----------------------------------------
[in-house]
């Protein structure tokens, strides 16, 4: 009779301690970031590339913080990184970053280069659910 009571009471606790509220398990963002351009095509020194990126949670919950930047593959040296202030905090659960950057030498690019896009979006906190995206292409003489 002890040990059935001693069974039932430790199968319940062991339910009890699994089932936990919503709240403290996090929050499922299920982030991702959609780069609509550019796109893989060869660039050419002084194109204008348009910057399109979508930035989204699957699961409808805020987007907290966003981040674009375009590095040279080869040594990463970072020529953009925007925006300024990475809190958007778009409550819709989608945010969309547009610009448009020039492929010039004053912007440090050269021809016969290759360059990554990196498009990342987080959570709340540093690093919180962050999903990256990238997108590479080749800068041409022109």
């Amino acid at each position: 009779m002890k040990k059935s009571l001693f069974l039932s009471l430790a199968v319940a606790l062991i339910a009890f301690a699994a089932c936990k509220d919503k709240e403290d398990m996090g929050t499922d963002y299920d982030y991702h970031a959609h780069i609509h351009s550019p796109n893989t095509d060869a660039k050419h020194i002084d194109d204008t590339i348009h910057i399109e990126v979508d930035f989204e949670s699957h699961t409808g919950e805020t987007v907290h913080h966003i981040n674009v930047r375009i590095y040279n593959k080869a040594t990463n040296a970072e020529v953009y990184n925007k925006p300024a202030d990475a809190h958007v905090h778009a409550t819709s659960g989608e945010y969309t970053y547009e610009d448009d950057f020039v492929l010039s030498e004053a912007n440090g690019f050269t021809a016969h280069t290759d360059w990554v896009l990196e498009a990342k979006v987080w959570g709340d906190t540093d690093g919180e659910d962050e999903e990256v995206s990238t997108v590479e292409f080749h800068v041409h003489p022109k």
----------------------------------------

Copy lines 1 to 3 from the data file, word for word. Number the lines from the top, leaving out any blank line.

[in-house]
């Protein structure tokens, strides 16, 4: 009779301690970031590339913080990184970053280069659910 009571009471606790509220398990963002351009095509020194990126949670919950930047593959040296202030905090659960950057030498690019896009979006906190995206292409003489 002890040990059935001693069974039932430790199968319940062991339910009890699994089932936990919503709240403290996090929050499922299920982030991702959609780069609509550019796109893989060869660039050419002084194109204008348009910057399109979508930035989204699957699961409808805020987007907290966003981040674009375009590095040279080869040594990463970072020529953009925007925006300024990475809190958007778009409550819709989608945010969309547009610009448009020039492929010039004053912007440090050269021809016969290759360059990554990196498009990342987080959570709340540093690093919180962050999903990256990238997108590479080749800068041409022109």
């Amino acid at each position: 009779m002890k040990k059935s009571l001693f069974l039932s009471l430790a199968v319940a606790l062991i339910a009890f301690a699994a089932c936990k509220d919503k709240e403290d398990m996090g929050t499922d963002y299920d982030y991702h970031a959609h780069i609509h351009s550019p796109n893989t095509d060869a660039k050419h020194i002084d194109d204008t590339i348009h910057i399109e990126v979508d930035f989204e949670s699957h699961t409808g919950e805020t987007v907290h913080h966003i981040n674009v930047r375009i590095y040279n593959k080869a040594t990463n040296a970072e020529v953009y990184n925007k925006p300024a202030d990475a809190h958007v905090h778009a409550t819709s659960g989608e945010y969309t970053y547009e610009d448009d950057f020039v492929l010039s030498e004053a912007n440090g690019f050269t021809a016969h280069t290759d360059w990554v896009l990196e498009a990342k979006v987080w959570g709340d906190t540093d690093g919180e659910d962050e999903e990256v995206s990238t997108v590479e292409f080749h800068v041409h003489p022109k």